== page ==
May 3, 2008

Sex panic: Still no sign of abatement

The sex panic in the USA shows no signs of abating, despite more and more wrenching stories of excess. Readers will have seen the Seattle Times column I posted yesterday about the man who was dropped off to live under a bridge, an increasingly common phenomenon across the country. (See my previous blog posts here.)

This week, a woman beseechingly wrote to me from Louisiana about her son Eric, now languishing in prison for chatting with a teen girl online. (They never met, and he claims he didn't know her age.) Prison is no picnic, of course, but the real nightmare begins when he is released. According to his mother, he signed up for a 10-year registration, the law changed in January to 25 years, and now Louisiana is looking at retroactive lifetime registration for online offenses like this one. His story is here.

That tale is not uncommon. But more and more, the young men's mothers are going public. Yes, they acknowledge, their boys made mistakes by getting involved with girls who were under the legal age of consent. But they are adamant that their sons are good boys, not predatory pedophiles or rapists.

As an example, here is the story of another mother who went to the media on behalf of her 19-year-old son, who had consensual sex with a girl just shy of her 16th birthday. (Click on the logo below to go to the page that has a video interview with the mother.)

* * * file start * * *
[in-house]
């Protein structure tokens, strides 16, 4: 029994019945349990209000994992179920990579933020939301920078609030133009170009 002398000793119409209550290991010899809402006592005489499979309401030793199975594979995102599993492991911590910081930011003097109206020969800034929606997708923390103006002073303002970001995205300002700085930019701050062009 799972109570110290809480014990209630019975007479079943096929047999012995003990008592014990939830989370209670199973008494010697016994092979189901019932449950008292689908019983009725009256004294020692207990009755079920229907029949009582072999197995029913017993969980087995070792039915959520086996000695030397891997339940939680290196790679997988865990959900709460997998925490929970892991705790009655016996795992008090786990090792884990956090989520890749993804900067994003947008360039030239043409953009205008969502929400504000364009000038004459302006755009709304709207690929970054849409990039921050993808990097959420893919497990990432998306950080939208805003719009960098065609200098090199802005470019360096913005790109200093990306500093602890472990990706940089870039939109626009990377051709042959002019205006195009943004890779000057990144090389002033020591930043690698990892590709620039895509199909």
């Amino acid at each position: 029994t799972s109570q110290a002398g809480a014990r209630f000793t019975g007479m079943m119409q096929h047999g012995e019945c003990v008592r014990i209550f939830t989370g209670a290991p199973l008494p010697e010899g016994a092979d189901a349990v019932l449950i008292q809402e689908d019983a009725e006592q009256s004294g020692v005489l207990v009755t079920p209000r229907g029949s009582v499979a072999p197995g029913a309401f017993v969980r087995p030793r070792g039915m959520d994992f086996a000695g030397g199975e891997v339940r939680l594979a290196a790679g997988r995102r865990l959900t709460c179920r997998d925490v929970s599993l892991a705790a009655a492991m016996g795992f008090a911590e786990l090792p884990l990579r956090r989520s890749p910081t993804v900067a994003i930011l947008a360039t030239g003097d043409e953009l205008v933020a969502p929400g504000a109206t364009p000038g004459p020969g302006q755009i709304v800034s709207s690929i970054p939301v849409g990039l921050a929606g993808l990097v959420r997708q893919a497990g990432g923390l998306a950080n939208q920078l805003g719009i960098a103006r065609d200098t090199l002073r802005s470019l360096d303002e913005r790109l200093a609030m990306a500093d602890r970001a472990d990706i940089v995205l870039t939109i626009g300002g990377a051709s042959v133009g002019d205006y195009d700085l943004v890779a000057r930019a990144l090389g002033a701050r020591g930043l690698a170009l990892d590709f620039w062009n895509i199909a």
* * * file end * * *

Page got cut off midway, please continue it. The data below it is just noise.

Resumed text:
What's becoming increasingly clear from these stories is that the so-called "collateral consequences" are far worse than even the draconian criminal sanctions. Once arrested on a sex charge, no matter how minor or consensual, these young men are ensnared for life in an ever-growing net of so-called "collateral consequences" that make it difficult if not impossible to live a normal life. These include lifetime registration, shaming through online public databases, and – the ultimate consequence in 19 states so far – the possibility of lifetime hospitalization as a sexually violent predator.

Perhaps most chilling is the fact that courts have consistently ruled that people do not have a Constitutional right to be told about these potential consequences before they decide to enter a guilty plea. Indeed, some of the collateral consequences are retroactive; they did not even exist when the person pled guilty in exchange for what looked like a minor penalty.

Jenny Roberts, a law professor at Syracuse University, discusses the injustice of this in a forthcoming law review article, "The Myth of Collateral Consequences of Criminal Convictions: Involuntary Commitment of Sexually Violent Predators" (available for download here).

Nowhere are the results more tragic than when the defendant is factually innocent. This is most likely when a defendant is poor, Black, and/or mentally ill. And also when the guilty plea happened back in the day, before sex offenses became such a lifelong, inescapable yoke.